Prospect of Interest: Raptors second-round pick David Johnson

Louisville guard David Johnson (13) drives under the Florida State basket in the first half of an NCAA college basketball game in Tallahassee, Fla., Monday, Feb. 24, 2020. (Mark Wallheiser/AP)

With the No. 47 pick in the 2021 NBA Draft, the Toronto Raptors took Louisville sophomore guard David Johnson.

Johnson is a player featuring excellent size for a guard and is solid in a lot of ways, but appears to lack one discernible NBA skill that makes him stand out.

Here’s a little more on the new Raptor.

Age: 20
School: Louisville
Position: Point guard
Height: Six-foot-five | Weight: 210 lbs
2020-21 stats: PPG: 12.6 | RPG: 5.8 | APG: 3.2 | 3P%: 38.6

A big guard with enticing measurables

Johnson’s greatest asset is his size.

At six-foot-five, 210 pounds with a six-foot-10-inch wingspan, to go along with big hands and an already solidly built body, physically Johnson looks to already be prepared for the NBA.

Because he’s played basically his entire life in the backcourt, he’s managed to use his size to his advantage against smaller guards and that is something that he should be able to continue to do at the NBA level.

And strictly speaking from a Raptors perspective, the addition of Johnson will give them a new dimension in their backcourt. With players like Fred VanVleet, Malachi Flynn and, if he returns, Kyle Lowry, the Raptors have talented guards, but they’re also relatively small.

With Johnson, however, suddenly those jumbo lineups that Raptors coach Nick Nurse is fond of at times could actually feature five men who are huge with the addition of Johnson.

Doesn’t seem to have a true, projectable position

As big and tall as Johnson is, however, he unfortunately looks to be a bit of a “tweener.”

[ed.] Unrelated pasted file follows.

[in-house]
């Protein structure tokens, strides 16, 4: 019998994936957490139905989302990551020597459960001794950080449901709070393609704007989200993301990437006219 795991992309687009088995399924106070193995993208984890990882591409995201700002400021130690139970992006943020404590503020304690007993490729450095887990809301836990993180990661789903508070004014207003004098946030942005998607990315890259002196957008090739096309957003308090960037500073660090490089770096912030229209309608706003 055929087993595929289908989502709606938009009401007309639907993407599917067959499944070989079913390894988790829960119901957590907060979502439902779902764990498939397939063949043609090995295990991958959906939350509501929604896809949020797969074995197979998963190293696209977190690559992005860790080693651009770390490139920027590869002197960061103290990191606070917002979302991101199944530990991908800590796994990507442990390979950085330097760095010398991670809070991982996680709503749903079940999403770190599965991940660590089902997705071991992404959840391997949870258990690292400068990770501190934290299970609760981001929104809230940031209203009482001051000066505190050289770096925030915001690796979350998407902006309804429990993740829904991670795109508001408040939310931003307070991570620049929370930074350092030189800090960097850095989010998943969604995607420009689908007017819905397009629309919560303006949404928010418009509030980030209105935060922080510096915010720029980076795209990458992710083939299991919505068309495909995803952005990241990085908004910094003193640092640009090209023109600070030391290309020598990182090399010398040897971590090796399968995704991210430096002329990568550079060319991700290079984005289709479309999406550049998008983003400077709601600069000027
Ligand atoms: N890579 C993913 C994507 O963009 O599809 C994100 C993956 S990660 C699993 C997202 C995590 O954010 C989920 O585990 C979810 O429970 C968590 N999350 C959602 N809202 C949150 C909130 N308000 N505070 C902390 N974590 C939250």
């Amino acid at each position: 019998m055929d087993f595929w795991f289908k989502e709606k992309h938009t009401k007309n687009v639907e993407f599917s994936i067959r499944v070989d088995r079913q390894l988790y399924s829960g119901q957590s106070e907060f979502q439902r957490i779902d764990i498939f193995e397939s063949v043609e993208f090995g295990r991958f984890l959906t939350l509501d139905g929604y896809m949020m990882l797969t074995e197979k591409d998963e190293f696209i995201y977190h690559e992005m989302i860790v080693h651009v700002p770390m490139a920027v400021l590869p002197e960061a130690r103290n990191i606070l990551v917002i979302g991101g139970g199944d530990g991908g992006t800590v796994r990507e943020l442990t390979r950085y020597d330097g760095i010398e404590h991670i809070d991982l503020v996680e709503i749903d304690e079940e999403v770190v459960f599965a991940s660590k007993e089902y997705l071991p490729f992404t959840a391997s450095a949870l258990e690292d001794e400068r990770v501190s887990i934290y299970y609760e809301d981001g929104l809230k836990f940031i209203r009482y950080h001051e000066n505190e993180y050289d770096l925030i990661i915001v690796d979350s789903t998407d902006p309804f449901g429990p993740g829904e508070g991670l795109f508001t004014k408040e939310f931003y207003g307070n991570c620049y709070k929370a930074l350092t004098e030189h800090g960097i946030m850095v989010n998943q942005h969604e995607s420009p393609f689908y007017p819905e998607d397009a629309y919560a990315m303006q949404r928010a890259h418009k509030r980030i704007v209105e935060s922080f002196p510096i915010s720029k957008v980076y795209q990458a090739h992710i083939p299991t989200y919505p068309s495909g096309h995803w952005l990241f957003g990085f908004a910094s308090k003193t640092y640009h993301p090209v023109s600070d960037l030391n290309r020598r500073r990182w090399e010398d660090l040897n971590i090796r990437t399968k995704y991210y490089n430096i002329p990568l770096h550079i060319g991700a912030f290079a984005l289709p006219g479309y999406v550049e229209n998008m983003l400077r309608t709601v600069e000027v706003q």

That is to say, he’s a player who looks caught in between positions.

Louisville tried to play him at point guard during his career with them, but while he could make quick reads and fire off strong passes, he was also turnover prone, especially as opposing defences would attempt to blitz him and speed him up.

Additionally, while he’s proven himself an adept spot-up and catch-and-shoot shooter from deep, he isn’t very threatening coming off the dribble, and because his handle isn’t as tight as you’d want it to be for a lead guard, he’s also struggled at times to create his own shot, despite seemingly having the size to be able to get to a spot and then shoot over a smaller defender.

Lastly, while his size is, of course, a great tool to have on defence, he lacks the lateral quicks to keep up with guards, meaning he might be limited defensively to just wing players.

For someone as big as Johnson is at the guard position, there’s always mismatches to be found, but that can also be a two-way street, especially in today’s pace-and-space NBA, meaning it might be tougher than people think to find real rotational minutes for Johnson until he, at least, improves his handle.

Solid, but unspectacular

Despite the flaws mentioned above, Johnson does still appear to be a pretty solid prospect.

He does most things that you’d want from an NBA guard well enough, but there isn’t one aspect of his game that really leaps off the page.

Of course, he is a second-round pick and guys with those kinds of ready-made NBA skills are usually lottery picks, but outside of tightening up his handle and becoming a better shot creator for himself, it’s tough to see where, exactly, Johnson might still be able to improve.

This appears to be a problem that the Raptors’ vaunted player development program will have to solve.

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